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|Montaigne has written that, "The word is half his that speaks and half his that |
hears it." Clinical observations of highly verbal parents with their young hearing
children frequently reveal that the parents behave as if the word belonged
primarily to ...
|He expressed it in relation to the sense of sound: 'The word is half his that speaks|
, and half his that hears it.' José Antonio Marina also referred to the two
perception highways (bottom-up and top-down) in his latest book. He says: Let's
look at it ...
|Clifford Geertz, 1923–2006 The word is half his that speaks, and half his that |
hears it. Michel de Montaigne, 1533–92 Language was given to man to disguise
his thoughts. Talleyrand, 1754–1838 Almost all education is language education.
|(Ann McGee-Cooper) “Words, like eyeglasses, blur everything that they do not |
make more clear.” (Joseph Joubert 1754 - 1824) ... (Doc Childre and Bruce Cryer
) “The word is half his that speaks and half his that hears it.” (Michel de
|7796 There is no man so good, who, were he to submit all his thoughts and |
actions to the laws, would not deserve hanging ten times in his life. 7797 I have
never ... 7807 The word is half his that speaks, and half his that hears it.
|The word is half his that speaks and half his that hears it. Michel de Montaigne, |
Essays We noted in the introductory chapter that there is some tension between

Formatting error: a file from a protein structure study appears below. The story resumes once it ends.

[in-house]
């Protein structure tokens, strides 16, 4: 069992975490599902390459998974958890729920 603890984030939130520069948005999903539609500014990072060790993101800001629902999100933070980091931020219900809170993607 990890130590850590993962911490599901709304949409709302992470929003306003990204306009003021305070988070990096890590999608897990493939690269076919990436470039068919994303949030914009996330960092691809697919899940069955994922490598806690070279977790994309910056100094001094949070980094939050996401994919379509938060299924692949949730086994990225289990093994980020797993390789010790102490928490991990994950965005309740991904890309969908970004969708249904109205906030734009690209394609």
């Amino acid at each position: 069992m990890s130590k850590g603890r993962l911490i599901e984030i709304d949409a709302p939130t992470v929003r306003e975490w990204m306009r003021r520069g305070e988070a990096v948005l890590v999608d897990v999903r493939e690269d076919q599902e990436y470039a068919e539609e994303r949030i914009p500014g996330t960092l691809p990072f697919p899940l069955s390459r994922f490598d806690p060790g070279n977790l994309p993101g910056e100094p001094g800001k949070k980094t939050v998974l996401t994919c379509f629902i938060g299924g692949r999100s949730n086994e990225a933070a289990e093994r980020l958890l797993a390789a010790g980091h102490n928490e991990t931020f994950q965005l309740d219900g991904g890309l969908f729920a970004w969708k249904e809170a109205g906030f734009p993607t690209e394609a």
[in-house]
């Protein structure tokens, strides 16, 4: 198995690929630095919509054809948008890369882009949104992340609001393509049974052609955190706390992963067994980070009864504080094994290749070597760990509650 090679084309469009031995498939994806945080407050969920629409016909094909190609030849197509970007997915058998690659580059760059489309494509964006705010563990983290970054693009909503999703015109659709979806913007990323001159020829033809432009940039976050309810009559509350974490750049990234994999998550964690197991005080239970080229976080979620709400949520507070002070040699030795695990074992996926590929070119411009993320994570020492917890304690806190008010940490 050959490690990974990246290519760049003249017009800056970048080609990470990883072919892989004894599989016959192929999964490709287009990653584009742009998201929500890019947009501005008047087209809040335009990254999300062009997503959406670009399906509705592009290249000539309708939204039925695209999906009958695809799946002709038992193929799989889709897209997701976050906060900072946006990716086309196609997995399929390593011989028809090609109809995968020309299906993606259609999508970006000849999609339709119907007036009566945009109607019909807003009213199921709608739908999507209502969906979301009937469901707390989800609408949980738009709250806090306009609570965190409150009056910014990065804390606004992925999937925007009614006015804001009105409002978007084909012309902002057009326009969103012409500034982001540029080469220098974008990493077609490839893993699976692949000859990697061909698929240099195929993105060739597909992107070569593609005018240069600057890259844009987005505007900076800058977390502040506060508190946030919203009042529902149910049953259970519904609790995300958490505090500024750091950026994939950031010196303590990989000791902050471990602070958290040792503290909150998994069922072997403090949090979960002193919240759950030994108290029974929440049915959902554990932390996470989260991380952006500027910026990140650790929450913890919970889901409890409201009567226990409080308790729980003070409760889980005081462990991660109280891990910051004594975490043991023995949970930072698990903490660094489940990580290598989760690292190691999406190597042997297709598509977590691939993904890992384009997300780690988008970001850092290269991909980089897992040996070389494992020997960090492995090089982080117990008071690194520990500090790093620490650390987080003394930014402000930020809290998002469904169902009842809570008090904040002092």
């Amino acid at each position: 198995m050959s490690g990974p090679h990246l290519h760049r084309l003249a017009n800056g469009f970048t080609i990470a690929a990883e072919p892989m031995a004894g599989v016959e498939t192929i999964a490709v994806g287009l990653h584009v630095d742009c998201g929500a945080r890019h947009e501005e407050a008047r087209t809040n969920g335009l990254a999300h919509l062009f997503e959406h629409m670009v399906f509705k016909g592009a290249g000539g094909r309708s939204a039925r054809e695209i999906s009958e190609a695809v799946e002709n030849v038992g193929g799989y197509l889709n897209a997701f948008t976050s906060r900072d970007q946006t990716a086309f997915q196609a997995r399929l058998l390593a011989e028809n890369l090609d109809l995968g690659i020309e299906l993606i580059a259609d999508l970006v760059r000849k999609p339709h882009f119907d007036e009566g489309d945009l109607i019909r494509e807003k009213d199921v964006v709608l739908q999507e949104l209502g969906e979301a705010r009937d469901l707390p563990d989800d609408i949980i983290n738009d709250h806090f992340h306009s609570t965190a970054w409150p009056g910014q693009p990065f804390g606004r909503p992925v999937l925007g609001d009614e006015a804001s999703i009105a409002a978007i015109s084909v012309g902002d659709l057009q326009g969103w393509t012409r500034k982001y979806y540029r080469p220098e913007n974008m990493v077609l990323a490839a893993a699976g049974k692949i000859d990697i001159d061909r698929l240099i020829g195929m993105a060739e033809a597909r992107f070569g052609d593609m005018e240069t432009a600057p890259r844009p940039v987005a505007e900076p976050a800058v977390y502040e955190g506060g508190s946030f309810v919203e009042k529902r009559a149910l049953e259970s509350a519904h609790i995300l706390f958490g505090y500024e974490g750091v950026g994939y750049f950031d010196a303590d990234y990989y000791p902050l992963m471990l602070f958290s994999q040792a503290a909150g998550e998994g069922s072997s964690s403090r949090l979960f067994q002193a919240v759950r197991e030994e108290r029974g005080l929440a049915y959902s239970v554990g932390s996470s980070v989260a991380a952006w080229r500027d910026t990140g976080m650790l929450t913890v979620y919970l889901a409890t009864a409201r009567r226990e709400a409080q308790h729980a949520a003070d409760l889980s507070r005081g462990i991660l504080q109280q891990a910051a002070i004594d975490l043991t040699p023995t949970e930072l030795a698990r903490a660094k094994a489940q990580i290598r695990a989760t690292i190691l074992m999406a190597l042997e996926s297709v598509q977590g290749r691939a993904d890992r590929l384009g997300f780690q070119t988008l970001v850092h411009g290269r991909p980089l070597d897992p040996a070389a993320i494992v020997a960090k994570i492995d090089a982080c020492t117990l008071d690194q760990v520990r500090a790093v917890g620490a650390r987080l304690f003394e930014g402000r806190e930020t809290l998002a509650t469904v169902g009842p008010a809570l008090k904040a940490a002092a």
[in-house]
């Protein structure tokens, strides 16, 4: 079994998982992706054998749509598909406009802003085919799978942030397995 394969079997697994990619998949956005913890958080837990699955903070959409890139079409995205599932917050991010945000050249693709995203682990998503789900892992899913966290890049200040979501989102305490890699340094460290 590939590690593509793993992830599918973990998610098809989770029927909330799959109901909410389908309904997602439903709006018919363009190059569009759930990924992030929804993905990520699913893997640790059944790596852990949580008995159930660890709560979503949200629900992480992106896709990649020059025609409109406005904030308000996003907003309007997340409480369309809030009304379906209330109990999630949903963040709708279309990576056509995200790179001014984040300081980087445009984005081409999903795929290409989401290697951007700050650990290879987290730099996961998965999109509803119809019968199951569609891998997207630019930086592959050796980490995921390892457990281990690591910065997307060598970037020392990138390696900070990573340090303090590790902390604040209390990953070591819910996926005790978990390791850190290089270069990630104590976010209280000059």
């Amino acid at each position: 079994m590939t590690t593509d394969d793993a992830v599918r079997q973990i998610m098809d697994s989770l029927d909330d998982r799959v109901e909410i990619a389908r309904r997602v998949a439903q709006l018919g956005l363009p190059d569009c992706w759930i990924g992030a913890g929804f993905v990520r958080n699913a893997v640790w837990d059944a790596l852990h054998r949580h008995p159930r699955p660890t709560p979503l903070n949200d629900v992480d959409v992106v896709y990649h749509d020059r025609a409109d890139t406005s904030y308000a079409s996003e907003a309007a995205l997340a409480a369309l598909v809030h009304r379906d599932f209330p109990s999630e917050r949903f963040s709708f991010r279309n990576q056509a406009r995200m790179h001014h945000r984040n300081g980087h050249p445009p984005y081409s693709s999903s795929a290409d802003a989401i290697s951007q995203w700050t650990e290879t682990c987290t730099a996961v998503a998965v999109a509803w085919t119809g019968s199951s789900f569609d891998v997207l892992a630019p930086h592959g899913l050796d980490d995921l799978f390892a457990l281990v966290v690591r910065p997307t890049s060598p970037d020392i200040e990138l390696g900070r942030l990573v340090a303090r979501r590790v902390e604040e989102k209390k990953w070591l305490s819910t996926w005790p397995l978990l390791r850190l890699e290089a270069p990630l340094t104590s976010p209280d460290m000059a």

the semantic conception of reference and the pragmatic conception of reference.
|Michel de Montaigne was one of the most influential figures of the Renaissance, singlehandedly responsible for popularising the essay as a literary form.|
|The Scriptures set Christ before us as both God and man ; and now, when we |
hear him speaking to us, we can easily decide as to the character in which he
speaks, from the tenor of his words. When we hear him saying, ' My soul is
|After half an hour of watching his father work on the same log, Pete couldn't stand |
it any more, and he went upstairs. But even with ... It seemed as if the thudding
had always been there, as relentless as the ticking of a clock (he could hear it
now as he banged the back ... Maybe he was about to speak, but no words came
|He raised his head and began to speak. His words seemed to float through the |
air like the fragrance of the roses. His voice did not fade in the distance like an
average man. Even those sitting a half mile away could easily hear his words. As